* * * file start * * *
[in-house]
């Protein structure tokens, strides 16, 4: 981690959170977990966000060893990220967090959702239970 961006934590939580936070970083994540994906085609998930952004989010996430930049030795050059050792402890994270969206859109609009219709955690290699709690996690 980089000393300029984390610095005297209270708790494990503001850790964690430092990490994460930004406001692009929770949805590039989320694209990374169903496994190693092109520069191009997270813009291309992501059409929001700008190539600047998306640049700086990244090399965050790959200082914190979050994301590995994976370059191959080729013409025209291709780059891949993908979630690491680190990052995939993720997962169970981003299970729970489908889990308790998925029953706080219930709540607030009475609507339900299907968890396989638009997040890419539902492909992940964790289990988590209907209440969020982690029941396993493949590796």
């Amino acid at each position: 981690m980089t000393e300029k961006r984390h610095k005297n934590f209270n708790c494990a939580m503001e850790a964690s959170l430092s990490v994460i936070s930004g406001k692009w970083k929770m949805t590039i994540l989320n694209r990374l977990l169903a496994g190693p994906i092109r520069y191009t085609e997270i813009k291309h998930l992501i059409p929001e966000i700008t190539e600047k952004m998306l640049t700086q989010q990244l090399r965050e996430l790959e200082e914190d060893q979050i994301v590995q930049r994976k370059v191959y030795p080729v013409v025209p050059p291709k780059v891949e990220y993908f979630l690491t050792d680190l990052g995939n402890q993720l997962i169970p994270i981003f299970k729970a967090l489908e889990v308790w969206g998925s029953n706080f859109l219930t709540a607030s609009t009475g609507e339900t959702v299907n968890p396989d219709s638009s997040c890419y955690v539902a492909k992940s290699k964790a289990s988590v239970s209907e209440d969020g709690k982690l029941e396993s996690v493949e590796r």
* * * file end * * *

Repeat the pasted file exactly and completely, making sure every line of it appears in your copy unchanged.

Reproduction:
[in-house]
């Protein structure tokens, strides 16, 4: 981690959170977990966000060893990220967090959702239970 961006934590939580936070970083994540994906085609998930952004989010996430930049030795050059050792402890994270969206859109609009219709955690290699709690996690 980089000393300029984390610095005297209270708790494990503001850790964690430092990490994460930004406001692009929770949805590039989320694209990374169903496994190693092109520069191009997270813009291309992501059409929001700008190539600047998306640049700086990244090399965050790959200082914190979050994301590995994976370059191959080729013409025209291709780059891949993908979630690491680190990052995939993720997962169970981003299970729970489908889990308790998925029953706080219930709540607030009475609507339900299907968890396989638009997040890419539902492909992940964790289990988590209907209440969020982690029941396993493949590796």
């Amino acid at each position: 981690m980089t000393e300029k961006r984390h610095k005297n934590f209270n708790c494990a939580m503001e850790a964690s959170l430092s990490v994460i936070s930004g406001k692009w970083k929770m949805t590039i994540l989320n694209r990374l977990l169903a496994g190693p994906i092109r520069y191009t085609e997270i813009k291309h998930l992501i059409p929001e966000i700008t190539e600047k952004m998306l640049t700086q989010q990244l090399r965050e996430l790959e200082e914190d060893q979050i994301v590995q930049r994976k370059v191959y030795p080729v013409v025209p050059p291709k780059v891949e990220y993908f979630l690491t050792d680190l990052g995939n402890q993720l997962i169970p994270i981003f299970k729970a967090l489908e889990v308790w969206g998925s029953n706080f859109l219930t709540a607030s609009t009475g609507e339900t959702v299907n968890p396989d219709s638009s997040c890419y955690v539902a492909k992940s290699k964790a289990s988590v239970s209907e209440d969020g709690k982690l029941e396993s996690v493949e590796r």